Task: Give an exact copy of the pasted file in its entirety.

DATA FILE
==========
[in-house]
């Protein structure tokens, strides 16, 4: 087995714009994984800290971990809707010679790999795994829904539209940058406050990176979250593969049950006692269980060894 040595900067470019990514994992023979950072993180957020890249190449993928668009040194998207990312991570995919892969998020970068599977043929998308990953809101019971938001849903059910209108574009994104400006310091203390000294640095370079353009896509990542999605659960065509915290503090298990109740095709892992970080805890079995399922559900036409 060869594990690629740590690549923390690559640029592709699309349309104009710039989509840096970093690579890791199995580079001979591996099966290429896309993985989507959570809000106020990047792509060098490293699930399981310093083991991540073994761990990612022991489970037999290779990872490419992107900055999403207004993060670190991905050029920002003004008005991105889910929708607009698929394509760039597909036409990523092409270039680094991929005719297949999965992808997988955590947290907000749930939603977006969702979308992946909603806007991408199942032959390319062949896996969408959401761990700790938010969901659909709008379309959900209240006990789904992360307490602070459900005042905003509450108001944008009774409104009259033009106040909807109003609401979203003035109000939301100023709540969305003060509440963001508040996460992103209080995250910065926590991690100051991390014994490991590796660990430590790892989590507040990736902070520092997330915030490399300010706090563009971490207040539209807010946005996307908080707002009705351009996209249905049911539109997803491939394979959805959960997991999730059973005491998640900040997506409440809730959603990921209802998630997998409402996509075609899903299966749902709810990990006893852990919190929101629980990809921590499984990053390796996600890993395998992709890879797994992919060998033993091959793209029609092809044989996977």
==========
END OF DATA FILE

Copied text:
[in-house]
């Protein structure tokens, strides 16, 4: 087995714009994984800290971990809707010679790999795994829904539209940058406050990176979250593969049950006692269980060894 040595900067470019990514994992023979950072993180957020890249190449993928668009040194998207990312991570995919892969998020970068599977043929998308990953809101019971938001849903059910209108574009994104400006310091203390000294640095370079353009896509990542999605659960065509915290503090298990109740095709892992970080805890079995399922559900036409 060869594990690629740590690549923390690559640029592709699309349309104009710039989509840096970093690579890791199995580079001979591996099966290429896309993985989507959570809000106020990047792509060098490293699930399981310093083991991540073994761990990612022991489970037999290779990872490419992107900055999403207004993060670190991905050029920002003004008005991105889910929708607009698929394509760039597909036409990523092409270039680094991929005719297949999965992808997988955590947290907000749930939603977006969702979308992946909603806007991408199942032959390319062949896996969408959401761990700790938010969901659909709008379309959900209240006990789904992360307490602070459900005042905003509450108001944008009774409104009259033009106040909807109003609401979203003035109000939301100023709540969305003060509440963001508040996460992103209080995250910065926590991690100051991390014994490991590796660990430590790892989590507040990736902070520092997330915030490399300010706090563009971490207040539209807010946005996307908080707002009705351009996209249905049911539109997803491939394979959805959960997991999730059973005491998640900040997506409440809730959603990921209802998630997998409402996509075609899903299966749902709810990990006893852990919190929101629980990809921590499984990053390796996600890993395998992709890879797994992919060998033993091959793209029609092809044989996977």